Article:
Taped seams - Taping is used to seal the inside seams of a waterproof jacket. They add bulk though, and reduce breathability. When buying a jacket, inspect the taped seams for bobbling and imperfections, which may causes leaks.

Breathability - It’s no good keeping rain out if you get soaked by sweat from within. Different fabrics have different water vapour transfer rates but cut, lining and vents all make a significant difference to how dry you stay from the inside.

Care - The worst enemy of your wet weather gear is your washing machine. Detergents strip off waterproof coatings and conditioners will clog the pores and fibres that help fabric wick and breathe. Always read washing instructions.

Features - Think about what jacket you need. Do you need pockets? More pockets means more seams – and potential leaks – and more bulk. If you’re doing lots of night riding, check for reflective detailing as well.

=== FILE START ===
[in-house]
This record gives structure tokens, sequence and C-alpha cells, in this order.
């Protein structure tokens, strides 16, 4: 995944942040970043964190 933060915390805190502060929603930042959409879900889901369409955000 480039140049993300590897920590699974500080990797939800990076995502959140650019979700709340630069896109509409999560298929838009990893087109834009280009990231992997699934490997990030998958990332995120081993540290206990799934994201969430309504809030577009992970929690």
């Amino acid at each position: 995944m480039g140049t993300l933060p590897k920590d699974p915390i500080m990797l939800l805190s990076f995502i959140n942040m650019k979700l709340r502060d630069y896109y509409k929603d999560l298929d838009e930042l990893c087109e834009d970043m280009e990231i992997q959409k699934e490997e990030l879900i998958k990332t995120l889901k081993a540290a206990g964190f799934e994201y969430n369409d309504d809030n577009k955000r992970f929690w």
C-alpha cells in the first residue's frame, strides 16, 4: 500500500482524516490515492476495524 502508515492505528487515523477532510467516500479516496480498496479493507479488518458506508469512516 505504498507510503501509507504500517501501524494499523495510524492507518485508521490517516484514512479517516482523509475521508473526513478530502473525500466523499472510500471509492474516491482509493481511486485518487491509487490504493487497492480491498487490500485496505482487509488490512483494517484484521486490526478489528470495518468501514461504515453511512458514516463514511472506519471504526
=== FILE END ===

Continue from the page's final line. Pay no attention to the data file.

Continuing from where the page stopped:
Softshell Jackets

Softshell jackets differ from traditional rain jackets because rather than using a stiff outer fabric, they’re made of a softer, more flexible material. A softshell tends to be warmer than a standard shell jacket. The water resistance is gained by sandwiching a membrane between the outer and inner layers that prevents water from soaking through to your body.

Softshells tend to use zipped venting to help you regulate your temperature and prevent overheating. Top quality softshells like Endura's Equipe Exo bolster their water resistance by using ultrasonically welded seams, a water resistant-treated outer layer, flexible elastic waterproof membrane and a fleece inner. Fully waterproof zips also keep the rain at bay.
 
Mountain Bike Jackets

Waterproof jackets have a tough job because they need to keep you dry from the outside and dry from the inside. That means they need to keep the rain out, and be able to breathe so your sweat can escape.
 
Many manufacturers, such as Endura will use their own in-house waterproof fabrics, especially on cheaper jackets, while big-name fabrics such as Gore-Tex and eVent can often be found on pricier models. Generally speaking, pricier jackets will have improved waterproofing and better breathability.